Your book inspires further reading. Can you recommend any other books related to Native Americans of the Columbia Plateau, the relationship between Indians and Catholics, indigenous songs, or other subjects you examine in your book?
Here is a cross section of books. Some are focused on Columbia Plateau history and culture while others deal with musical and spiritual phenomena I explore in the book.
Berliner, Paul. The Soul of Mbira: Music and Traditions of the Shona People of Zimbabwe. Berkeley: University of California Press, 1978.
Carriker, Robert C. Father Peter John De Smet: Jesuit in the West. Norman: Oklahoma University Press, 1995.
Friedson, Steven M. Dancing Prophets: Musical Experience in Tumbuka Healing. Chicago, IL: University of Chicago Press, 1996.
Frey, Rodney. Landscape Traveled by Coyote and Crane: The World of the Schitsuʼumsh: Coeur d'Alene Indians. Seattle, Wash: University of Washington Press, 2001. Print.
Irwin, Lee. The Dream Seekers: Native American Visionary Traditions of the Great Plains. Norman: University of Oklahoma Press, 1994.
Jankowsky, Richard C. Stambeli: Music, Trance, and Alterity in Tunisia. Chicago: University of Chicago Press, 2010.
Josephy, Alvin M. The Nez Perce Indians and the Opening of the Northwest. New Haven: Yale University Press, 1965.
Mengarini, Gregory, and Gloria Ricci Lothrop. Recollections of the Flathead Mission: Containing Brief Observations, Both Ancient and Contemporary, Concerning This Particular Nation. Glendale, Calif: A.H. Clark Co, 1977.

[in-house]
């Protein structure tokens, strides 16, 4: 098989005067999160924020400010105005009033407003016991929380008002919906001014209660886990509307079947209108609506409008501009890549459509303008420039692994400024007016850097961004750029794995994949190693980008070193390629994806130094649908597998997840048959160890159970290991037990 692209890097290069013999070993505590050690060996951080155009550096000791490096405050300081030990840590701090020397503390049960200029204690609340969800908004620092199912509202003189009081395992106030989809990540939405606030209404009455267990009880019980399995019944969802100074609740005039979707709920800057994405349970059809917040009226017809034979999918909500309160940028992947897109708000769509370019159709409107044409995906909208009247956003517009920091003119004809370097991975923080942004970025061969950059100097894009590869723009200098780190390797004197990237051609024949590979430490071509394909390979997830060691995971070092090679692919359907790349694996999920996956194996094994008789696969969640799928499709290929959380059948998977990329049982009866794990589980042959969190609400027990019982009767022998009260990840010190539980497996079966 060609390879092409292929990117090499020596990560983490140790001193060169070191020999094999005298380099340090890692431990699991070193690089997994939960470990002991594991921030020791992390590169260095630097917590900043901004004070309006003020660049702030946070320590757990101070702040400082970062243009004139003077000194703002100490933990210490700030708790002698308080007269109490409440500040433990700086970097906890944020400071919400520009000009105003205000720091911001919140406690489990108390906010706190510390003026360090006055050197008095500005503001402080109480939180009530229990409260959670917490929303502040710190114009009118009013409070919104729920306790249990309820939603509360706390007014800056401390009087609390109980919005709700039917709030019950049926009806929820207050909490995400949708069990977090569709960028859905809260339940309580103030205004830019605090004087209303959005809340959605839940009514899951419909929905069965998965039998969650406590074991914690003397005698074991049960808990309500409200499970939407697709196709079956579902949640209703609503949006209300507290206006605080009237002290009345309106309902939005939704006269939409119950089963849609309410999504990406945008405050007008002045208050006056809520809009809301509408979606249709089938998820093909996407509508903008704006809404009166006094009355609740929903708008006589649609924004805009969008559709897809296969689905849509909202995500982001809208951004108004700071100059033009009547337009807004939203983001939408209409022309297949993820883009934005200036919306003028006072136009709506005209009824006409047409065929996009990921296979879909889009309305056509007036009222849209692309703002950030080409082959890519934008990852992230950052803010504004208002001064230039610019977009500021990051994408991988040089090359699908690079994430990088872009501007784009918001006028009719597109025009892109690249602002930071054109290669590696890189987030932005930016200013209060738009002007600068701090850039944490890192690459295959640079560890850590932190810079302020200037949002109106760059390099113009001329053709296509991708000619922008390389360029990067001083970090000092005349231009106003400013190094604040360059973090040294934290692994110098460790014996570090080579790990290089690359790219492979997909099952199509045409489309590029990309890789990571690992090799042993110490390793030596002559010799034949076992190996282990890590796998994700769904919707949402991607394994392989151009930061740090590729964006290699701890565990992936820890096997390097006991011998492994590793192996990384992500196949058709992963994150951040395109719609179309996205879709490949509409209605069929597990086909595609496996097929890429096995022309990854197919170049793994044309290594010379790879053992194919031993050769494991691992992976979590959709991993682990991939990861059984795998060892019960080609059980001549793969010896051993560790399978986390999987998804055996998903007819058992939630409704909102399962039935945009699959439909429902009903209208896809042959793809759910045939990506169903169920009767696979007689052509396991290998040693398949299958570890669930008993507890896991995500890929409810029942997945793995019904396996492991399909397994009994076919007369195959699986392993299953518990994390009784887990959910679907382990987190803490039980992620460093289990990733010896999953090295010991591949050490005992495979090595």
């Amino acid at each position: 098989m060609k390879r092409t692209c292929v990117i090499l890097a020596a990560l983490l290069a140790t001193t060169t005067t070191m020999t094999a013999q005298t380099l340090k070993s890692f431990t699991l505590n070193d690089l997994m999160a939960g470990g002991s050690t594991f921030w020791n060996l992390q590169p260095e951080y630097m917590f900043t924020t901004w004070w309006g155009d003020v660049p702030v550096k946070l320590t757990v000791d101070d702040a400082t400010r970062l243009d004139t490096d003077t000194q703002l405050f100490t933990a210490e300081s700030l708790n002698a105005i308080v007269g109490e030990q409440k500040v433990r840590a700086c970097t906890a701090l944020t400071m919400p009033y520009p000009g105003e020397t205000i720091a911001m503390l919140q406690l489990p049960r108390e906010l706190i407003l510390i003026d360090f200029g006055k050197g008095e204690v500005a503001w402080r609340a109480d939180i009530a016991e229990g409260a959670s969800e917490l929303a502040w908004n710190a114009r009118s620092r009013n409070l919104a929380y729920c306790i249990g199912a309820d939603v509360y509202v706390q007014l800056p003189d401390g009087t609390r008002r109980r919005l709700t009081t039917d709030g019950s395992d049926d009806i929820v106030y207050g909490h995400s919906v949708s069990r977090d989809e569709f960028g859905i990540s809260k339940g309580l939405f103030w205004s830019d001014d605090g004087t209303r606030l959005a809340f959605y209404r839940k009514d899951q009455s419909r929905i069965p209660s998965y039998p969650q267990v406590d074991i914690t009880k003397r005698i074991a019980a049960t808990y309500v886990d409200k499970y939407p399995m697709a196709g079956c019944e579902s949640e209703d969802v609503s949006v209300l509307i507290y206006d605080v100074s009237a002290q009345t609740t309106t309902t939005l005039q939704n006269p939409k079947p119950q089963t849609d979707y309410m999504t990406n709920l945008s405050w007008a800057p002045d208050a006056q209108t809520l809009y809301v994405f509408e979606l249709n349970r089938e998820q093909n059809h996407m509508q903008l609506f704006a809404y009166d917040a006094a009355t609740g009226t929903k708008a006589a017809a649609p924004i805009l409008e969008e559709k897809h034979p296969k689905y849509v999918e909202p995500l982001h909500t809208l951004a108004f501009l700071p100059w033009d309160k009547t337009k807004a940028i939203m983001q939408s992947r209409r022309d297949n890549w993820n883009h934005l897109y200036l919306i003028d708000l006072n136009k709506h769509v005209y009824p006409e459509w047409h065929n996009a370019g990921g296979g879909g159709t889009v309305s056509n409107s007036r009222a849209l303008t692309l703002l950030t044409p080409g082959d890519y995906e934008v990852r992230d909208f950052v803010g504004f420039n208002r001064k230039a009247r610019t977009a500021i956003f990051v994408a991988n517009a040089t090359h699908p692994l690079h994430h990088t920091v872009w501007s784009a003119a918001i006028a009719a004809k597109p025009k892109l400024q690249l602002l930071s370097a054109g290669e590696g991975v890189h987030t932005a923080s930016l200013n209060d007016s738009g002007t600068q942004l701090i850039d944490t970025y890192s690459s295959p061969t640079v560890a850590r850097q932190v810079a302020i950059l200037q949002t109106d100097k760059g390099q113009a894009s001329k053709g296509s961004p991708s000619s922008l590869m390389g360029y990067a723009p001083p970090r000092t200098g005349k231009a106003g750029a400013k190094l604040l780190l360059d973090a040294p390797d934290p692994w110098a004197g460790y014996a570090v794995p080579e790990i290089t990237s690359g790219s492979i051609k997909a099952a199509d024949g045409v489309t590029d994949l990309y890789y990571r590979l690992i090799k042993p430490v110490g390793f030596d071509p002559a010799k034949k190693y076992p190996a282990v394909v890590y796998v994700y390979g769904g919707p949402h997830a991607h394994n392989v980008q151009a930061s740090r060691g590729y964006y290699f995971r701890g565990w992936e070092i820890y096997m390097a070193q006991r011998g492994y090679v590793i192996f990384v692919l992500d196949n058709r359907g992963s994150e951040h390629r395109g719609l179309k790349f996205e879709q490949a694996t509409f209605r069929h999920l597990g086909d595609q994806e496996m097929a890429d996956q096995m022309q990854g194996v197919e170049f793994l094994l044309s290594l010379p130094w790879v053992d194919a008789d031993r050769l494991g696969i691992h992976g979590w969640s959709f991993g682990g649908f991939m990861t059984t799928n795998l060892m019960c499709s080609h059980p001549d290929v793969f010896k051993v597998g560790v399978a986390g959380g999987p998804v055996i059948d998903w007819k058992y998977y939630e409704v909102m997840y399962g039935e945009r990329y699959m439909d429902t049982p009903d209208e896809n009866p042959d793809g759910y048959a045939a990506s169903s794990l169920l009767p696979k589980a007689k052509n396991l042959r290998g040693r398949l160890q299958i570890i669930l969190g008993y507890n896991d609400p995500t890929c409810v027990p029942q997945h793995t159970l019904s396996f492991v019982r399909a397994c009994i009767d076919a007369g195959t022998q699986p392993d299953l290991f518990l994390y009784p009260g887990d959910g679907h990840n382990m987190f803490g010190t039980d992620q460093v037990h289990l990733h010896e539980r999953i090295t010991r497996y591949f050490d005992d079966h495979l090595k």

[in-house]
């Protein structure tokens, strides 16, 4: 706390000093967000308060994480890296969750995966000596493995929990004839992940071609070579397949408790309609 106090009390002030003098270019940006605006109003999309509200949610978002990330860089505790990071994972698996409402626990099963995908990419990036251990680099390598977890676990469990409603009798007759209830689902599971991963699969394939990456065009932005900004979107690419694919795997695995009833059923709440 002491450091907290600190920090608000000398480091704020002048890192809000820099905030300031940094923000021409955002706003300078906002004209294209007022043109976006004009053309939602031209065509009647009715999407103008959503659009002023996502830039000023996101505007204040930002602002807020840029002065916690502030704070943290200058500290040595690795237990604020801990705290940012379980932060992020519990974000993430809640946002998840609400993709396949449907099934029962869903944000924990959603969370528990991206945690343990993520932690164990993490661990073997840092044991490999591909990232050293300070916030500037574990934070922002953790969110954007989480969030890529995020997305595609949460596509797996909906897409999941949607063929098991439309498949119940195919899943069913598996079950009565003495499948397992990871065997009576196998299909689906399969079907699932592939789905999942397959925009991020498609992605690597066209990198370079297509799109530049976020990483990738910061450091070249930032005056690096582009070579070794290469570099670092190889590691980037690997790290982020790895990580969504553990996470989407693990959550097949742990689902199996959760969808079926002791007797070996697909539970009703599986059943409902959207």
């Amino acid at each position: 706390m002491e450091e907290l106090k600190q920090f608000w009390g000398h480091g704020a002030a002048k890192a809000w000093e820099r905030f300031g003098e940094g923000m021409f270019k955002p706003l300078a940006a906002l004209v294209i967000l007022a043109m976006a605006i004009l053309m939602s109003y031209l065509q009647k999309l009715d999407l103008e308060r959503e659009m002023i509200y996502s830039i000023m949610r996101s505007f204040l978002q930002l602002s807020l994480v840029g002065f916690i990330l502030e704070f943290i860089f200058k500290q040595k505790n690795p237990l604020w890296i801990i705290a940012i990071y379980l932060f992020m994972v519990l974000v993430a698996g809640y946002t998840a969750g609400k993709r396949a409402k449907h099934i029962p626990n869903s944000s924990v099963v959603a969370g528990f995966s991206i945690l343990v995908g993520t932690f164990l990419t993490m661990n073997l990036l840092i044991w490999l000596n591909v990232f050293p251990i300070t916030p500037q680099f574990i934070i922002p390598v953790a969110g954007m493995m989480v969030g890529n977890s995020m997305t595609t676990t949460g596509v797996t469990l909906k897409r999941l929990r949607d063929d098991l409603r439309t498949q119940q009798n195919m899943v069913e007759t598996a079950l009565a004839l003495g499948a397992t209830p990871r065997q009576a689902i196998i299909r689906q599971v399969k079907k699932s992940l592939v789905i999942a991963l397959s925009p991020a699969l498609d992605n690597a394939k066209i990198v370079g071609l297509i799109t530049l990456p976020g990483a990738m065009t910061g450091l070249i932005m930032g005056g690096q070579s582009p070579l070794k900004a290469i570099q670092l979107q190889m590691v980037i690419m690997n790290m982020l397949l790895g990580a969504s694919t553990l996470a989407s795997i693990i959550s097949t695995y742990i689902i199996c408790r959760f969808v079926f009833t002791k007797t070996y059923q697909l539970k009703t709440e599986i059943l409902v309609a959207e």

Miller, Christopher L. Prophetic Worlds: Indians and Whites on the Columbia Plateau. New Brunswick, N.J.: Rutgers University Press, 1985.
Niezen, Ronald. The Origins of Indigenism: Human Rights and the Politics of Identity. Berkeley: University of California Press, 2003.
Olsen, Loran. Qilloowawya: Hitting the Rawhide: Serenade Songs from the Nez Perce Music Archive. Seattle: Northwest Interpretive Association, 2001.
Peterson, Jacqueline, and Laura L. Peers. Sacred Encounters: Father De Smet and the Indians of the Rocky Mountain West. Norman: University of Oklahoma Press, 1993.
Point, Nicolas, and Joseph P. Donnelly. Wilderness Kingdom, Indian Life in the Rocky Mountains: 1840-1847; The Journals & Paintings of Nicolas Point. New York: Holt, Rinehart and Winston, 1967.
Samuels, David W. Putting a Song on Top of It: Expression and Identity on the San Carlos Apache Reservation. Tucson: The University of Arizona Press, 2004.
Walker, Deward E. Conflict & Schism in Nez Percé Acculturation: A Study of Religion and Politics. Moscow, Idaho: University Press of Idaho, 1985.
What do you do to promote your book? Do you use social networking sites or other internet resources?
We are in the process of completing a website that will give readers access to the recorded Indian hymns in the book as well as many others: Songs of Power & Prayer.
Also, my book is part of the First People's Initiative, an indigenous studies series managed through a partnership between four university presses. You can find updates and info on my book as well as many others that may be of interest to your readers.
Do you have any events coming up to promote your book?
I hope to be giving a talk on the book at the Nez Perce Historical Park in Lapwai, ID this summer. I can let you know when I have a date.
What are you reading now?
Rez Life by David Treuer. Treuer weaves together his experience and that of friends and family growing up on the Leech Lake Indian Reservation with a concise history of Indian policy in the US. It is a compelling read that is at times disheartening but often inspiring.
What’s next? Are you working on your next book?
I'm mulling over a few different projects at the moment, both of which have real potential. I hope to decide on something soon . . . .